Thursday, October 01, 2015

Unthinkable thinking

Back in the day, 1969 in fact, I remember sitting up late one East Coast evening watching astronaut Neil Armstrong step onto the moon. As he set down a U.S. flag, I remember remarking to a friend: "Damn, the first thing we do when get there is litter!"

These days, humans have put up thousands of satellites orbiting the earth. These provide the backbone for our everyday communications, for our scientific understanding of the planet including tomorrow's weather, and even the GPS in our cellphones and my Garmin watch. Soon we'll need that mapping capacity to direct our self-driving cars. We count on all that stuff floating around up there without even thinking about it.

But apparently all that orbital clutter makes for an new threat, a consequence of our profligate habit of thinking that the universe is so big we can just leave stuff lying around. According to Charlie Stross,

Kessler Syndrome, or collisional cascading, is a nightmare scenario for space activity. Proposed by NASA scientist Donald Kessler in 1978, it proposes that at a certain critical density, orbiting debris shed by satellites and launch vehicles will begin to impact on and shatter other satellites, producing a cascade of more debris, so that the probability of any given satellite being hit rises, leading to a chain reaction that effectively renders access to low earth orbit unacceptably hazardous.

This isn't just fantasy. There are an estimated 300,000 pieces of debris already in orbit; a satellite is destroyed every year by an impact event. Even a fleck of shed paint a tenth of a millimeter across carries as much kinetic energy as a rifle bullet when it's traveling at orbital velocity, and the majority of this crud is clustered in low orbit, with a secondary belt of bits in geosychronous orbit as well. The [International Space Station] carries patch kits in case of a micro-particle impact and periodically has to expend fuel to dodge dead satellites drifting into its orbit; on occasion the US space shuttles suffered windscreen impacts that necessitated ground repairs.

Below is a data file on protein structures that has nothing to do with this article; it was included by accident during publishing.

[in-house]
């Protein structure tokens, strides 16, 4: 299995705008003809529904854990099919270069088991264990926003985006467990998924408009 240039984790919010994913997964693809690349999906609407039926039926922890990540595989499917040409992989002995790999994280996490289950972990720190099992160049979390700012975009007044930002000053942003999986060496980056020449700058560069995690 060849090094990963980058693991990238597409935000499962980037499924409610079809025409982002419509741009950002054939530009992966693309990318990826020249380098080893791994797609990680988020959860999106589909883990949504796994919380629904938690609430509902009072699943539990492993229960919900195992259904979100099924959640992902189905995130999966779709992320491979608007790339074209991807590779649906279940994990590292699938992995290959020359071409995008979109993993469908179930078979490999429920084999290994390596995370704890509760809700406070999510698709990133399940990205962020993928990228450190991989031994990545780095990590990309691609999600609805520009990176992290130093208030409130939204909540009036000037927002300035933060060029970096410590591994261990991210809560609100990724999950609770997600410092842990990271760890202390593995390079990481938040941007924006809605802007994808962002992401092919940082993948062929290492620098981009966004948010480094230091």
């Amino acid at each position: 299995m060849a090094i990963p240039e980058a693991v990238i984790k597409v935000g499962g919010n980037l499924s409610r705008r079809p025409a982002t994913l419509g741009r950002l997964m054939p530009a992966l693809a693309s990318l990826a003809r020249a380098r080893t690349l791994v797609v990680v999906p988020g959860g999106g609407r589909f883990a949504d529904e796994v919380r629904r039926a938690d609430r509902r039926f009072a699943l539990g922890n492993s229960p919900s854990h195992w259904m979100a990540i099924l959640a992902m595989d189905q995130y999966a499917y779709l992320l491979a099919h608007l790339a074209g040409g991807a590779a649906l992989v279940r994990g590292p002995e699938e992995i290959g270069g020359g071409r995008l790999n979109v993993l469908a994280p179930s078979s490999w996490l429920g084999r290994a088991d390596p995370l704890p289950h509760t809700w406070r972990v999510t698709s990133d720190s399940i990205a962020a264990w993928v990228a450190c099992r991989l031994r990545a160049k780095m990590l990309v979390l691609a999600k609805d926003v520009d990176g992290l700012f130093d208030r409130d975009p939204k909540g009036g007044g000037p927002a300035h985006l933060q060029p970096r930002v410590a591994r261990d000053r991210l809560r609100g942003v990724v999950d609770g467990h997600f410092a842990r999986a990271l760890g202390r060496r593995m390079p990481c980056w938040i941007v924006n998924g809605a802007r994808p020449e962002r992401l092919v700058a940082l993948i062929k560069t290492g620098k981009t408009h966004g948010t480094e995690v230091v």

If a Kessler cascade erupts in low earth orbit, launching new satellites or manned spacecraft will become very hazardous, equivalent to running across a field under beaten fire from a machine gun with an infinite ammunition supply. Sooner or later you'll be hit. And the debris stays in orbit for a very long time, typically years to decades (centuries or millennia for the particles in higher orbits). ... And then there's the nightmare scenario: a Kessler cascade in geosynchronous orbit. The crud up there will take centuries to disperse, mostly due to radiation degradation and the solar wind gradually blowing it into higher orbits.

There's an interesting discussion at the blog where I found this about how immanent and how destructive this might be. Evaluating it goes way beyond my expertise though I found the conversation interesting.

Humans evolved to make more and more and more -- because more was good for survival. Having managed to make so much more we're screwing up the planet, apparently we've also spread the malady into near-space.

Maybe it's just my apparently endless head cold doing my thinking, but looking at us through this lens, it's hard not to conclude there's simply too much of us.


Terry Moon said...

So much for the fantasy that when the earth is made uninhabitable because of pollution and climate chaos we can just go someplace else.

Hattie said...

Well sounds as if you have one of those bugs that drags down your mood. I have got to say that I, the cavewoman blogger,have never believed humans could leave this planet and settle elsewhere. The earth is our one and only home.
Hope you are feeling better soon.

janinsanfran said...

Yes, being sick for a week drags down my mood. Just hoping it is abating, although now that the gungus is receding, all I want to do is catch up on missed sleep.

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